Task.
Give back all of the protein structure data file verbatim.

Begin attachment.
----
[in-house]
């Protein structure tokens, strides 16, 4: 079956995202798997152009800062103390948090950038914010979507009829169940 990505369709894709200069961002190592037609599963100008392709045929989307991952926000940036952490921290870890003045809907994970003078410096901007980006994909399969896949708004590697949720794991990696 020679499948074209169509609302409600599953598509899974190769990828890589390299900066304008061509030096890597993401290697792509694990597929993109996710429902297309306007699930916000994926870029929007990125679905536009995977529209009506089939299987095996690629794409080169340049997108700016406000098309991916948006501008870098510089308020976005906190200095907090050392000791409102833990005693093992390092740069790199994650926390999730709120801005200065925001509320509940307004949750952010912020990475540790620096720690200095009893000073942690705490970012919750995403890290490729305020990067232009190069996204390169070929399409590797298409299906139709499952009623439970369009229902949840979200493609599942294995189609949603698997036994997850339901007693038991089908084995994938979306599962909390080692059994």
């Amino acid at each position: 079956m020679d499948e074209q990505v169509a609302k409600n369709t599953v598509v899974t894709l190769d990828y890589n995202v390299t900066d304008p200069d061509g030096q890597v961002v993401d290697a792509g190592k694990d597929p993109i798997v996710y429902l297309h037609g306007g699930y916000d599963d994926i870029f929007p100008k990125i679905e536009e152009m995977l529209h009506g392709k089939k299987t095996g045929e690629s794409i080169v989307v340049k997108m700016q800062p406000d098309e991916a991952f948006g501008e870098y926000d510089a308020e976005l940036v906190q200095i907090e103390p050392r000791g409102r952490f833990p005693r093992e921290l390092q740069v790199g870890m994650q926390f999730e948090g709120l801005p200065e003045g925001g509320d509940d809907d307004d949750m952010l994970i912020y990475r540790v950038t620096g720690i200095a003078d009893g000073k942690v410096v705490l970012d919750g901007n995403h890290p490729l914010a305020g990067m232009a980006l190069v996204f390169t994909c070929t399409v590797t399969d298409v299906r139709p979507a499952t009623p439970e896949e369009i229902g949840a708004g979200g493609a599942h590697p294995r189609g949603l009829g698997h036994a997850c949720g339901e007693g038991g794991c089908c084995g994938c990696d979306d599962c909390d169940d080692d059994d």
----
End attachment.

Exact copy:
[in-house]
């Protein structure tokens, strides 16, 4: 079956995202798997152009800062103390948090950038914010979507009829169940 990505369709894709200069961002190592037609599963100008392709045929989307991952926000940036952490921290870890003045809907994970003078410096901007980006994909399969896949708004590697949720794991990696 020679499948074209169509609302409600599953598509899974190769990828890589390299900066304008061509030096890597993401290697792509694990597929993109996710429902297309306007699930916000994926870029929007990125679905536009995977529209009506089939299987095996690629794409080169340049997108700016406000098309991916948006501008870098510089308020976005906190200095907090050392000791409102833990005693093992390092740069790199994650926390999730709120801005200065925001509320509940307004949750952010912020990475540790620096720690200095009893000073942690705490970012919750995403890290490729305020990067232009190069996204390169070929399409590797298409299906139709499952009623439970369009229902949840979200493609599942294995189609949603698997036994997850339901007693038991089908084995994938979306599962909390080692059994």
């Amino acid at each position: 079956m020679d499948e074209q990505v169509a609302k409600n369709t599953v598509v899974t894709l190769d990828y890589n995202v390299t900066d304008p200069d061509g030096q890597v961002v993401d290697a792509g190592k694990d597929p993109i798997v996710y429902l297309h037609g306007g699930y916000d599963d994926i870029f929007p100008k990125i679905e536009e152009m995977l529209h009506g392709k089939k299987t095996g045929e690629s794409i080169v989307v340049k997108m700016q800062p406000d098309e991916a991952f948006g501008e870098y926000d510089a308020e976005l940036v906190q200095i907090e103390p050392r000791g409102r952490f833990p005693r093992e921290l390092q740069v790199g870890m994650q926390f999730e948090g709120l801005p200065e003045g925001g509320d509940d809907d307004d949750m952010l994970i912020y990475r540790v950038t620096g720690i200095a003078d009893g000073k942690v410096v705490l970012d919750g901007n995403h890290p490729l914010a305020g990067m232009a980006l190069v996204f390169t994909c070929t399409v590797t399969d298409v299906r139709p979507a499952t009623p439970e896949e369009i229902g949840a708004g979200g493609a599942h590697p294995r189609g949603l009829g698997h036994a997850c949720g339901e007693g038991g794991c089908c084995g994938c990696d979306d599962c909390d169940d080692d059994d």